10 Bizarre Things That Influence Customers Online

We know there are a lot of psychological factors that influence purchase behavior online and offline. Here are just a handful of funny things that influence customers to behave the way they do:

Bigger Buy Button

It’s 2011, and by now you would think web users would be confident that every ecommerce site has an Add to Cart button, right? Why does color, size and even irregular shape have a proven, measurable impact on products added to cart, checkout initiation and checkout completion?

The most likely answer is that big, bold, funky shaped buttons stand out and put the “call” in call-to-action. Steve Krug was right: “don’t make me think.” I mean really, don’t make them think!

Mixed Case Ads

According to testing by Mind Valley Labs and others, This Simple Tactic of capitalizing the First Letter of each word in your PPC headlines can Boost Click-Through Rate by 80%. But hey, why not test it yourself?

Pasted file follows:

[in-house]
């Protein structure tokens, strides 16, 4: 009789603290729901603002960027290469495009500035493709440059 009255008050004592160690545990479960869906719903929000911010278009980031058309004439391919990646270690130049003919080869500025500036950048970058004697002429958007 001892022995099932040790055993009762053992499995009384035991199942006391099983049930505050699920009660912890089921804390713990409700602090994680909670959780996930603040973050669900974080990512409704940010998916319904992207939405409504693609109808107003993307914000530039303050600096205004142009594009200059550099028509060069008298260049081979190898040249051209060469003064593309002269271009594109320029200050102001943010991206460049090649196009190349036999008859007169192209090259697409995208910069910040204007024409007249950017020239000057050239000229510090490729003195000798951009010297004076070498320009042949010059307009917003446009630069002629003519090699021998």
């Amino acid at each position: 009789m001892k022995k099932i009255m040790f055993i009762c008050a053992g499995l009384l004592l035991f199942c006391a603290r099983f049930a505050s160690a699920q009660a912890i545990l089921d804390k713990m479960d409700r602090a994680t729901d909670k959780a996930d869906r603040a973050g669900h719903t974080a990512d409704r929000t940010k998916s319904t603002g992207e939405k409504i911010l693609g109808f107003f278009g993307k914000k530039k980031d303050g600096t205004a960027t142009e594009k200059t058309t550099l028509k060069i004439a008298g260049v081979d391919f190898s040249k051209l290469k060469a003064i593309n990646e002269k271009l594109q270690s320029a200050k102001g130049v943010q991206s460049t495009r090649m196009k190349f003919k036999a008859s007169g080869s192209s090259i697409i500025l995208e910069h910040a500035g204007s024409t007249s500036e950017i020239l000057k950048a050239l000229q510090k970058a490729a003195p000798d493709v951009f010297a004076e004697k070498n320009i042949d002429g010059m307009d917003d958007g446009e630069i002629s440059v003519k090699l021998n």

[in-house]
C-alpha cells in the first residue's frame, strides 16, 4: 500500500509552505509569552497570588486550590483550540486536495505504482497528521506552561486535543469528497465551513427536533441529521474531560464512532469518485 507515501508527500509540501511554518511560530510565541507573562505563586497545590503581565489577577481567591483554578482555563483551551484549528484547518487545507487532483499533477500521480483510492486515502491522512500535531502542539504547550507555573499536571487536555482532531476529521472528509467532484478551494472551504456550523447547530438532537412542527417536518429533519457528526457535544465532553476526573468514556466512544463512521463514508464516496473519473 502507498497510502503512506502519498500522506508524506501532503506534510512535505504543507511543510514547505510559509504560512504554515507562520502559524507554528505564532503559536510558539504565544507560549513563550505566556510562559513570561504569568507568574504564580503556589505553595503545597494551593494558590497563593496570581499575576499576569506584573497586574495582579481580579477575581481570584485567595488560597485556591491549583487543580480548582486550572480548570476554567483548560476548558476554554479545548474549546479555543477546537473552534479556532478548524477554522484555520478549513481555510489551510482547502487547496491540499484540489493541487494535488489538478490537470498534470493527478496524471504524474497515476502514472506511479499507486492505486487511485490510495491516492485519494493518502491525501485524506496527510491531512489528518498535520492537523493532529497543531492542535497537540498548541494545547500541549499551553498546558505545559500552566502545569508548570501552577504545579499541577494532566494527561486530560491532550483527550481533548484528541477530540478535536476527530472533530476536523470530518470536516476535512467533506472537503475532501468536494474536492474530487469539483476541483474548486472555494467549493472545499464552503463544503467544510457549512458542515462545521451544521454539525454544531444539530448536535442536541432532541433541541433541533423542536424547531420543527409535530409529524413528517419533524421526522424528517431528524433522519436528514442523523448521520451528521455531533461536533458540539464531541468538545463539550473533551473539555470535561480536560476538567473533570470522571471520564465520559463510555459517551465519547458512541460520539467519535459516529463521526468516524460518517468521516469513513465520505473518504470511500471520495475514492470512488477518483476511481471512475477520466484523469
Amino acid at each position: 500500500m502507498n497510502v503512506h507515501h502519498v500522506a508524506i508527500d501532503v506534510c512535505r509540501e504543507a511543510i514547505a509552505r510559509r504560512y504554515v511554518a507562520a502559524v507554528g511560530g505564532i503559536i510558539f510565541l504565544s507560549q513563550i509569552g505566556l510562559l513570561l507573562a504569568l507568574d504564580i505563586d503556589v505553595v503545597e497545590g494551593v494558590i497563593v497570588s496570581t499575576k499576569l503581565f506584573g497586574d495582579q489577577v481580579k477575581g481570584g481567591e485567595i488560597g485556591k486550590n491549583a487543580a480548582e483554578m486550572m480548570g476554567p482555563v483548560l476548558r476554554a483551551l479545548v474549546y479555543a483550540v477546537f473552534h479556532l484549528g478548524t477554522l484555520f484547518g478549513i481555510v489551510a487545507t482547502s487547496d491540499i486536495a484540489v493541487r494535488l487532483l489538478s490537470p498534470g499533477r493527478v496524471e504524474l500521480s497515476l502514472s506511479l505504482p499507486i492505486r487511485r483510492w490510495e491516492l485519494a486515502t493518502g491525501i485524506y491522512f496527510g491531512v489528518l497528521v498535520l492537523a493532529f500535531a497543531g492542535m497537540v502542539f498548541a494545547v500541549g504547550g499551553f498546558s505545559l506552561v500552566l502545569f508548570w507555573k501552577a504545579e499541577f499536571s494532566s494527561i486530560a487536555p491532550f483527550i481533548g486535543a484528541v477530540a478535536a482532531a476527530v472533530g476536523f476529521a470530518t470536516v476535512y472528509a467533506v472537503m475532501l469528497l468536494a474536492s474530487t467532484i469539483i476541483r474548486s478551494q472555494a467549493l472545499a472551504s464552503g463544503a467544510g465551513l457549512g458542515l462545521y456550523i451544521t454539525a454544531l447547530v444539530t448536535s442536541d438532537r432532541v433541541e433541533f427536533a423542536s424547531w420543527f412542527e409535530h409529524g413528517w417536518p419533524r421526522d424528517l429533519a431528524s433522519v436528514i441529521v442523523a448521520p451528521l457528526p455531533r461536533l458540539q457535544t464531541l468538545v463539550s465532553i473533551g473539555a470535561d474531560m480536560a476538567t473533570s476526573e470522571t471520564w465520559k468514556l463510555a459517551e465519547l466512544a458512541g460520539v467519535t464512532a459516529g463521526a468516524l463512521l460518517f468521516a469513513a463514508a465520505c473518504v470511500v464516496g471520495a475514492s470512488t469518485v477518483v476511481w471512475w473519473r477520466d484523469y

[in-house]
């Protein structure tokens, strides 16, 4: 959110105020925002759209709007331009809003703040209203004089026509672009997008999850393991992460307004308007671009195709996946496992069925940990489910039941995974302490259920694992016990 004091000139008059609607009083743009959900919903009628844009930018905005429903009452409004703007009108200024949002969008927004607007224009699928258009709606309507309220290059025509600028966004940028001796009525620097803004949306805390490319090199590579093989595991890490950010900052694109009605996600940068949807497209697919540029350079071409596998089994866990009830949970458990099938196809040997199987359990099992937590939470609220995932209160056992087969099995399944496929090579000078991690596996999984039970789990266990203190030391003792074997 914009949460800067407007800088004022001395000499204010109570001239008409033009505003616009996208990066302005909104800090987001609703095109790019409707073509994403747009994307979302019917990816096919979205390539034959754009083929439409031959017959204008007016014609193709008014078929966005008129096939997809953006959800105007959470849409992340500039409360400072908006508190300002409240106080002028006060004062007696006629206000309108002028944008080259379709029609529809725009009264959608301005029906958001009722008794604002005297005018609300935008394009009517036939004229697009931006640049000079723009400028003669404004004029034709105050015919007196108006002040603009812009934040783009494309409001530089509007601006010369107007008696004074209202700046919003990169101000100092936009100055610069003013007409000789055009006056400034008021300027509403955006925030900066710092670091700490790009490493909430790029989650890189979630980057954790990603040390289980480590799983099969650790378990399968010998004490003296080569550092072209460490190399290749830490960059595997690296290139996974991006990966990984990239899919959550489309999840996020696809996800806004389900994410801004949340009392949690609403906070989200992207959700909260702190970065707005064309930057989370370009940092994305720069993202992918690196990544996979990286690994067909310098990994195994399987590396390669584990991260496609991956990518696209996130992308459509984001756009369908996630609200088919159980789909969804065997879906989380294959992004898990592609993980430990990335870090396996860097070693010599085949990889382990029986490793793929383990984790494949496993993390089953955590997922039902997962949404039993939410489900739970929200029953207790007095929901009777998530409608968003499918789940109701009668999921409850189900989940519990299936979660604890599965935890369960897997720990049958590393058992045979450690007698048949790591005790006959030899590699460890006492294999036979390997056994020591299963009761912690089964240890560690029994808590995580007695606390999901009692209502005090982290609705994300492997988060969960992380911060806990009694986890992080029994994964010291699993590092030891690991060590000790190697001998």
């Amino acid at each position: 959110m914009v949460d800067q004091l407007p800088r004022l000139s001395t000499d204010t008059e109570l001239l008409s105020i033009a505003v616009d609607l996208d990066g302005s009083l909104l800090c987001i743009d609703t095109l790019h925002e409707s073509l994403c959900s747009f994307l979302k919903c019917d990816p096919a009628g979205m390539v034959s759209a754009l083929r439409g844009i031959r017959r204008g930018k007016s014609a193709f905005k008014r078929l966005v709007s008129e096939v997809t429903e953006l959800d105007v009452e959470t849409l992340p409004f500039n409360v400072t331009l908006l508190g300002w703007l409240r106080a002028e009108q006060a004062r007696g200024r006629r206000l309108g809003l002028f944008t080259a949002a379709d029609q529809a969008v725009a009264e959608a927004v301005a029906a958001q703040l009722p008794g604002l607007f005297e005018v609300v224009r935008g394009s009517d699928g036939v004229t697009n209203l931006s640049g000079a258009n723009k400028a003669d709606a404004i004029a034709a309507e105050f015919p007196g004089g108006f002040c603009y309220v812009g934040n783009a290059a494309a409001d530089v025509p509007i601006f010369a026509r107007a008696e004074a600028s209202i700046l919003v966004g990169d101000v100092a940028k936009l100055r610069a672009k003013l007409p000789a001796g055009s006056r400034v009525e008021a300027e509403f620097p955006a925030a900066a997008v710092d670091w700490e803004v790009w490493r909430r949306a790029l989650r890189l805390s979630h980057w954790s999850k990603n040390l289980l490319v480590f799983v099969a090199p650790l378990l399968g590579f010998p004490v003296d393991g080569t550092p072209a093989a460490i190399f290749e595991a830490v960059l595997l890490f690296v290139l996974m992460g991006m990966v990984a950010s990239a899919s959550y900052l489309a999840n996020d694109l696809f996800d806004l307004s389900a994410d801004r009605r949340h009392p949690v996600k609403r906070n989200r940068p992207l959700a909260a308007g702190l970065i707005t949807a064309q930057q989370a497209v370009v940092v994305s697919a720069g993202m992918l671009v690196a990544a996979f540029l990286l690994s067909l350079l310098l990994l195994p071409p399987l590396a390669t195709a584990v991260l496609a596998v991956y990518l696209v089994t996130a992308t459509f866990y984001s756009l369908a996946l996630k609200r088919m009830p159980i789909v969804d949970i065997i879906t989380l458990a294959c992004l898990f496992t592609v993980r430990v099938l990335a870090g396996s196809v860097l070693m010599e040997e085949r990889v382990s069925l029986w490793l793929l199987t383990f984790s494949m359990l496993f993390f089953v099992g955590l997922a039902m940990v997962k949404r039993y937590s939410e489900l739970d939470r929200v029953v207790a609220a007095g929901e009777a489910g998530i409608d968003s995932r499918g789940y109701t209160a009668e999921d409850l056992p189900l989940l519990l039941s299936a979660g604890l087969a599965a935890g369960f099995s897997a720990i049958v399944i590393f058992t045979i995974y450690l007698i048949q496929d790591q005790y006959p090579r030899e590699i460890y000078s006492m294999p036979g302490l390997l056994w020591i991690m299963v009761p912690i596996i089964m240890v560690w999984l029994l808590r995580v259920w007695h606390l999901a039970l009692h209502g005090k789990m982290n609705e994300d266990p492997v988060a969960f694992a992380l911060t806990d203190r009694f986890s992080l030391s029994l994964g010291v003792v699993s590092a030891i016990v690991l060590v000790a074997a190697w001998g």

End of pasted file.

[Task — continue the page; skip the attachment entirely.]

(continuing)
Up To…

Is it better to send an email promotion with “Sale! 15-75% off!” or “Sale! Up to 50% off!”?

With number ranges, the customer will make a mental shortcut that defaults to the lower end of the range for percent off, and the higher range for dollar amounts in a “sale” context.

Why? We all understand that most people win $1 on the scratch and win ticket, not $100,000, and sale products are more likely to be just 15% off. So in this case, up to 50% off is more persuasive than even the 75% promise in the range. (The flipside is, people can mentally ignore the “up to” and demand 50% off of an item “as advertised” – yes, this happened to me plenty of times in my retail days!)

Free Shipping

A professor at the Wharton School of Business found that consumers preferred free shipping worth $6.99 in savings over a $10 discount on the product. Irrational, but I have my theories why…